Historical Collection

The BMUS Historical Collection was established in 1984 to collect, document, preserve, exhibit and interpret artefacts and other material relating to diagnostic and therapeutic ultrasound in the UK. 

The current collection maintained by BMUS includes:

  • Images, films, video and audio tapes
  • Photographs of instruments and people
  • Manufacturer's documents
  • Personal accounts, letters and interviews
  • Originals of papers, Reviews
  • Documents of historical importance are retained in the archives of the Mitchell Library in Glasgow

Images from the collection are available to BMUS members and others for education, research and interest.  If you wish to view or use the collection for exhibition or research, please contact the Historical Collection Co-ordinator, via the BMUS office.


Some hardware items are on display at the Queen Mother's Hospital., Glasgow  Further hardware items from the collection are now in the possession of the Hunterian Museum at the University of Glasgow and the Science Museum in London.




A History of Medical Ultrasound Physics

For those requiring a more detailed history and references, an excellent article on the history of ultrasound in medicine is published by Dr Joseph Woo https://www.ob-ultrasound.net/history1.html.


As part of an initiative to document the contributions of physicists and engineers to the application of ultrasound to clinical medicine, the International Organisation for Medical Physics has published two special issues of its open access journal, Medical Physics International. They are part of a broader initiative to document the history of medical physics in all its aspects.

The first special issue, published in January 2021, contains four articles written by Francis Duck and Kevin Martin. The first article documents the work of pioneering physicists in the first 50 years of development. It is followed by three articles on the development of ultrasound metrology using thermometry, radiation force and hydrophones.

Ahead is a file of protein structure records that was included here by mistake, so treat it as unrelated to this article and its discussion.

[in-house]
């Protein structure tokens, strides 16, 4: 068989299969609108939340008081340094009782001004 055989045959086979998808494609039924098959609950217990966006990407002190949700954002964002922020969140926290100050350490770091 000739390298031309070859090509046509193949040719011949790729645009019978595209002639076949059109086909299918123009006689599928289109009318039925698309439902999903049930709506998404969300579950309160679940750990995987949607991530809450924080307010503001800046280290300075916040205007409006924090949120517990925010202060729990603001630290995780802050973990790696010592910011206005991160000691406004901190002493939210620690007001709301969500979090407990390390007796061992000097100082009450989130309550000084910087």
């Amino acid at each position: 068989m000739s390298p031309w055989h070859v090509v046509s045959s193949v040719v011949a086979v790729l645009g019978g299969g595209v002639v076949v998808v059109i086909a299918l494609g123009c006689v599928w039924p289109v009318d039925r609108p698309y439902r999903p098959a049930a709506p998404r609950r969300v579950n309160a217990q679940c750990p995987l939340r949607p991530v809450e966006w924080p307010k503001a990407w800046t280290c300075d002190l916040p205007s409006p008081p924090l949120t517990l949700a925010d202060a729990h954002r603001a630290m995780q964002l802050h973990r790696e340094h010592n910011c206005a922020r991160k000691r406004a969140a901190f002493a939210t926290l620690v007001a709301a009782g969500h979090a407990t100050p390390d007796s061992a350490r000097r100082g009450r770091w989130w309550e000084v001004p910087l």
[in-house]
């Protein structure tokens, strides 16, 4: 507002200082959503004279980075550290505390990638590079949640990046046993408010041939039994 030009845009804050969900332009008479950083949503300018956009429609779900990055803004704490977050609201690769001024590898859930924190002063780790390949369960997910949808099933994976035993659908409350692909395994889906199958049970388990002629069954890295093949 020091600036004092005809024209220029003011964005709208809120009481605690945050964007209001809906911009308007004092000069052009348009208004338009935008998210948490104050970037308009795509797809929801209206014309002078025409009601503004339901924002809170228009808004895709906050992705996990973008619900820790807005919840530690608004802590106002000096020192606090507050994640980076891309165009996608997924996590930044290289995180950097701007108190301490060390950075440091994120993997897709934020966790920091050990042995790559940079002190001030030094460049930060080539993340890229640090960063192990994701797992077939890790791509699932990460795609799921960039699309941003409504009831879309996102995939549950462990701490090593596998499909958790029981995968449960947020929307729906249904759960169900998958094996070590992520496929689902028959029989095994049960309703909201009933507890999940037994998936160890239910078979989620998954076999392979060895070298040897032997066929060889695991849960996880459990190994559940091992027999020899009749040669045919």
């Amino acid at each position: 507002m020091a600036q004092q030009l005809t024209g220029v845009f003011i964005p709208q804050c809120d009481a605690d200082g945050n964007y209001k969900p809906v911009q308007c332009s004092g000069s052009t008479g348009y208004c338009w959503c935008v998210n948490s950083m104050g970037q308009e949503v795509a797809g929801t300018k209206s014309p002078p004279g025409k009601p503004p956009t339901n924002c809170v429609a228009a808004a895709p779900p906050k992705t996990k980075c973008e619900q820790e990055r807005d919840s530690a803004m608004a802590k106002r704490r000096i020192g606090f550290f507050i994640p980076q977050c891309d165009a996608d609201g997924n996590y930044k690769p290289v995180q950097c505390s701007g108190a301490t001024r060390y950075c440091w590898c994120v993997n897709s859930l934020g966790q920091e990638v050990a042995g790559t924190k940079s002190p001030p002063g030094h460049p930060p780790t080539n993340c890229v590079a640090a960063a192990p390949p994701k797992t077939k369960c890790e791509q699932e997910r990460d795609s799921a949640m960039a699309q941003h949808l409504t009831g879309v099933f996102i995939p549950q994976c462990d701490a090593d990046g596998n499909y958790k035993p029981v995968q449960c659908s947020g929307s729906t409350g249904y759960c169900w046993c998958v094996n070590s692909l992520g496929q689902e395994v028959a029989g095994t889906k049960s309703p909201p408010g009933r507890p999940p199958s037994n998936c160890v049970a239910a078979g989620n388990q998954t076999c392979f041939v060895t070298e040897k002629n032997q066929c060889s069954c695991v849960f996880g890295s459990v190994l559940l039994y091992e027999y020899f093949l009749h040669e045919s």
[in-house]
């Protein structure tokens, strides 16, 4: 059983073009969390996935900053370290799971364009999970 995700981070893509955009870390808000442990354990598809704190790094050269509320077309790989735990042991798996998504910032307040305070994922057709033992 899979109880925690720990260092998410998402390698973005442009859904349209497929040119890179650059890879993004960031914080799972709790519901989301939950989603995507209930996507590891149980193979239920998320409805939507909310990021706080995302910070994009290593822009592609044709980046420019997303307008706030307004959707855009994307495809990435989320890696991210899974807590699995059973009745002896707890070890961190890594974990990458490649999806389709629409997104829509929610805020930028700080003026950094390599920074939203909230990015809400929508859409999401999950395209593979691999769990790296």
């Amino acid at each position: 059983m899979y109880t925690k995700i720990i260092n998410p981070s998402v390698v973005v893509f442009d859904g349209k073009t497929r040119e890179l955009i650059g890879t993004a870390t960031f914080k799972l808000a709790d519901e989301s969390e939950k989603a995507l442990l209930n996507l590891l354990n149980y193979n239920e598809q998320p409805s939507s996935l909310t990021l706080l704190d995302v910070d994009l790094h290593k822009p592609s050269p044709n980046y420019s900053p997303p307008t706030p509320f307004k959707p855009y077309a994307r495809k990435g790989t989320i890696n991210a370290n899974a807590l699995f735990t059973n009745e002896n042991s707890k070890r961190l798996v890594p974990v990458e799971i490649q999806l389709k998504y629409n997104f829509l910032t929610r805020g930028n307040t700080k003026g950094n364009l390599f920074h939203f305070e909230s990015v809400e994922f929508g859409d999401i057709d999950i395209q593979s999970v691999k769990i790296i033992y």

The first special issue can be found at: http://www.mpijournal.org/pdf/2021-SI-05/MPI-2021-SI-05.pdf

The second special issue, published in May 2021, includes five more articles on the development of ultrasound imaging, Doppler and HIFU technology. Norman McDicken and Carmel Moran give a succinct overview of some early developments. Tony Whittingham gives a detailed historical account of the creation and development of the Diasonograph, a unique ultrasound B-scanner, designed and developed in Scotland. Tom Szabo brings his personal knowledge as a research engineer to the description of the creation of Hewlett Packard’s phased array cardiac scanner. The fourth article, by Peter Hoskins, reviews the history of the development of Doppler techniques in evaluating blood flow. Finally, Gail ter Haar’s article is a reminder that, during the early years that saw advances in ultrasound applications for diagnosis and therapy, challenges were also being met and overcome for exploiting the destructive power of high intensity ultrasound for surgery and ablative therapy. You will find many details of the history of medical ultrasound in these articles that have not been documented elsewhere.

The second special issue can be found at: http://www.mpijournal.org/pdf/2021-SI-06/MPI-2021-SI-06.pdf